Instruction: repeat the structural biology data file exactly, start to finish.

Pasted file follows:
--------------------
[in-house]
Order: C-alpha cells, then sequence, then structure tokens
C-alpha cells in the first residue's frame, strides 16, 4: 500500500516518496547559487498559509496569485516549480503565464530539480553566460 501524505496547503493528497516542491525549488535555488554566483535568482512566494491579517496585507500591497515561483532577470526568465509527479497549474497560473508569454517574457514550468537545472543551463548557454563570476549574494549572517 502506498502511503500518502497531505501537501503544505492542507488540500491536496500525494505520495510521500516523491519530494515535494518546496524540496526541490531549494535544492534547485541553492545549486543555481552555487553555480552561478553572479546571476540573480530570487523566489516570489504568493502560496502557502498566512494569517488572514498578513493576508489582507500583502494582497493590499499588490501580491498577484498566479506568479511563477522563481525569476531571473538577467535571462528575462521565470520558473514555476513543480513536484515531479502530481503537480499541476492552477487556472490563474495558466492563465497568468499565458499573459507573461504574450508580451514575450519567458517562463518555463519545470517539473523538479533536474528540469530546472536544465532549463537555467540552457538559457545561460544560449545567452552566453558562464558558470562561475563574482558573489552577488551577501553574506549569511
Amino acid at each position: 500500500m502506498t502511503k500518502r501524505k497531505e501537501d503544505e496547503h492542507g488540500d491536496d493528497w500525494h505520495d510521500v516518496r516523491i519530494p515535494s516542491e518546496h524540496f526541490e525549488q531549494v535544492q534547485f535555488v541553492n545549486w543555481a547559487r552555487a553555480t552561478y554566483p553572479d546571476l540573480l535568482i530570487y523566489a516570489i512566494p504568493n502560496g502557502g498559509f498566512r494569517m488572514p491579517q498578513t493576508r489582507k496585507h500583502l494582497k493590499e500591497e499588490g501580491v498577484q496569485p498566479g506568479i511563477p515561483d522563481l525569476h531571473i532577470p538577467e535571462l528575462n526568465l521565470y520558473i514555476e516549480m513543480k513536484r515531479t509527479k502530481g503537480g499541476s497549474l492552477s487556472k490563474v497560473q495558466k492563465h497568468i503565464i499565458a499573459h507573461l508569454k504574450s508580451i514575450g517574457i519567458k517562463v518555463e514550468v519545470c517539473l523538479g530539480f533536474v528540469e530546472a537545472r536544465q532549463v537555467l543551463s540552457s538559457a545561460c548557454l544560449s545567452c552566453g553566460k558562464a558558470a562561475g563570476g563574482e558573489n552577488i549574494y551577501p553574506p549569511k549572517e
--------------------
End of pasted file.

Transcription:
[in-house]
Order: C-alpha cells, then sequence, then structure tokens
C-alpha cells in the first residue's frame, strides 16, 4: 500500500516518496547559487498559509496569485516549480503565464530539480553566460 501524505496547503493528497516542491525549488535555488554566483535568482512566494491579517496585507500591497515561483532577470526568465509527479497549474497560473508569454517574457514550468537545472543551463548557454563570476549574494549572517 502506498502511503500518502497531505501537501503544505492542507488540500491536496500525494505520495510521500516523491519530494515535494518546496524540496526541490531549494535544492534547485541553492545549486543555481552555487553555480552561478553572479546571476540573480530570487523566489516570489504568493502560496502557502498566512494569517488572514498578513493576508489582507500583502494582497493590499499588490501580491498577484498566479506568479511563477522563481525569476531571473538577467535571462528575462521565470520558473514555476513543480513536484515531479502530481503537480499541476492552477487556472490563474495558466492563465497568468499565458499573459507573461504574450508580451514575450519567458517562463518555463519545470517539473523538479533536474528540469530546472536544465532549463537555467540552457538559457545561460544560449545567452552566453558562464558558470562561475563574482558573489552577488551577501553574506549569511
Amino acid at each position: 500500500m502506498t502511503k500518502r501524505k497531505e501537501d503544505e496547503h492542507g488540500d491536496d493528497w500525494h505520495d510521500v516518496r516523491i519530494p515535494s516542491e518546496h524540496f526541490e525549488q531549494v535544492q534547485f535555488v541553492n545549486w543555481a547559487r552555487a553555480t552561478y554566483p553572479d546571476l540573480l535568482i530570487y523566489a516570489i512566494p504568493n502560496g502557502g498559509f498566512r494569517m488572514p491579517q498578513t493576508r489582507k496585507h500583502l494582497k493590499e500591497e499588490g501580491v498577484q496569485p498566479g506568479i511563477p515561483d522563481l525569476h531571473i532577470p538577467e535571462l528575462n526568465l521565470y520558473i514555476e516549480m513543480k513536484r515531479t509527479k502530481g503537480g499541476s497549474l492552477s487556472k490563474v497560473q495558466k492563465h497568468i503565464i499565458a499573459h507573461l508569454k504574450s508580451i514575450g517574457i519567458k517562463v518555463e514550468v519545470c517539473l523538479g530539480f533536474v528540469e530546472a537545472r536544465q532549463v537555467l543551463s540552457s538559457a545561460c548557454l544560449s545567452c552566453g553566460k558562464a558558470a562561475g563570476g563574482e558573489n552577488i549574494y551577501p553574506p549569511k549572517e